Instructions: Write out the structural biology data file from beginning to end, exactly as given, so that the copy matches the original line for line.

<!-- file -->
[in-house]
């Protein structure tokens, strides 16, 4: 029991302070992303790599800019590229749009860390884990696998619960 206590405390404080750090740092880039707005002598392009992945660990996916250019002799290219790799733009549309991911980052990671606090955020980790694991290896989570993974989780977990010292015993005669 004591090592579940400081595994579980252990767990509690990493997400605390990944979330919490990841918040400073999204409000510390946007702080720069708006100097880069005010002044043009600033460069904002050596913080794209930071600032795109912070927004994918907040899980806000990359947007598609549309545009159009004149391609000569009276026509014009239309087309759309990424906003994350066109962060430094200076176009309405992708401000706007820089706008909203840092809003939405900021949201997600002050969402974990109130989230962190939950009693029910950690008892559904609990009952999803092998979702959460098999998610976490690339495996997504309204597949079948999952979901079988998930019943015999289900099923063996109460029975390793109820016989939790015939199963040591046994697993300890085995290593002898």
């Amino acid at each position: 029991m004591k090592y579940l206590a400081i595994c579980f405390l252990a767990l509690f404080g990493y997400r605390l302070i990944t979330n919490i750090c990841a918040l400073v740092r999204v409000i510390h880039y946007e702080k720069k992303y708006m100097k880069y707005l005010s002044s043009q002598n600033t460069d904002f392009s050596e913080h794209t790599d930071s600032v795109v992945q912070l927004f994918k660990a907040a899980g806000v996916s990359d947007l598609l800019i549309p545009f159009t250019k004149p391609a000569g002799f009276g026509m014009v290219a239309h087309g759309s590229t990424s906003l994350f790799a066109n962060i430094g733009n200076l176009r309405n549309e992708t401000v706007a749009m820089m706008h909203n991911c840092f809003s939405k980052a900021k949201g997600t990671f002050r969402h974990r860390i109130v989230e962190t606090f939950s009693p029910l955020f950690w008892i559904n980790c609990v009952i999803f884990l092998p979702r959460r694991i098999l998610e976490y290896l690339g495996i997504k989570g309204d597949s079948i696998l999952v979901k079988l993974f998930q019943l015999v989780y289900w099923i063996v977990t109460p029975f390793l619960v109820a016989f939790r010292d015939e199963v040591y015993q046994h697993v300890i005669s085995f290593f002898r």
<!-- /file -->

[in-house]
């Protein structure tokens, strides 16, 4: 029991302070992303790599800019590229749009860390884990696998619960 206590405390404080750090740092880039707005002598392009992945660990996916250019002799290219790799733009549309991911980052990671606090955020980790694991290896989570993974989780977990010292015993005669 004591090592579940400081595994579980252990767990509690990493997400605390990944979330919490990841918040400073999204409000510390946007702080720069708006100097880069005010002044043009600033460069904002050596913080794209930071600032795109912070927004994918907040899980806000990359947007598609549309545009159009004149391609000569009276026509014009239309087309759309990424906003994350066109962060430094200076176009309405992708401000706007820089706008909203840092809003939405900021949201997600002050969402974990109130989230962190939950009693029910950690008892559904609990009952999803092998979702959460098999998610976490690339495996997504309204597949079948999952979901079988998930019943015999289900099923063996109460029975390793109820016989939790015939199963040591046994697993300890085995290593002898």
């Amino acid at each position: 029991m004591k090592y579940l206590a400081i595994c579980f405390l252990a767990l509690f404080g990493y997400r605390l302070i990944t979330n919490i750090c990841a918040l400073v740092r999204v409000i510390h880039y946007e702080k720069k992303y708006m100097k880069y707005l005010s002044s043009q002598n600033t460069d904002f392009s050596e913080h794209t790599d930071s600032v795109v992945q912070l927004f994918k660990a907040a899980g806000v996916s990359d947007l598609l800019i549309p545009f159009t250019k004149p391609a000569g002799f009276g026509m014009v290219a239309h087309g759309s590229t990424s906003l994350f790799a066109n962060i430094g733009n200076l176009r309405n549309e992708t401000v706007a749009m820089m706008h909203n991911c840092f809003s939405k980052a900021k949201g997600t990671f002050r969402h974990r860390i109130v989230e962190t606090f939950s009693p029910l955020f950690w008892i559904n980790c609990v009952i999803f884990l092998p979702r959460r694991i098999l998610e976490y290896l690339g495996i997504k989570g309204d597949s079948i696998l999952v979901k079988l993974f998930q019943l015999v989780y289900w099923i063996v977990t109460p029975f390793l619960v109820a016989f939790r010292d015939e199963v040591y015993q046994h697993v300890i005669s085995f290593f002898r």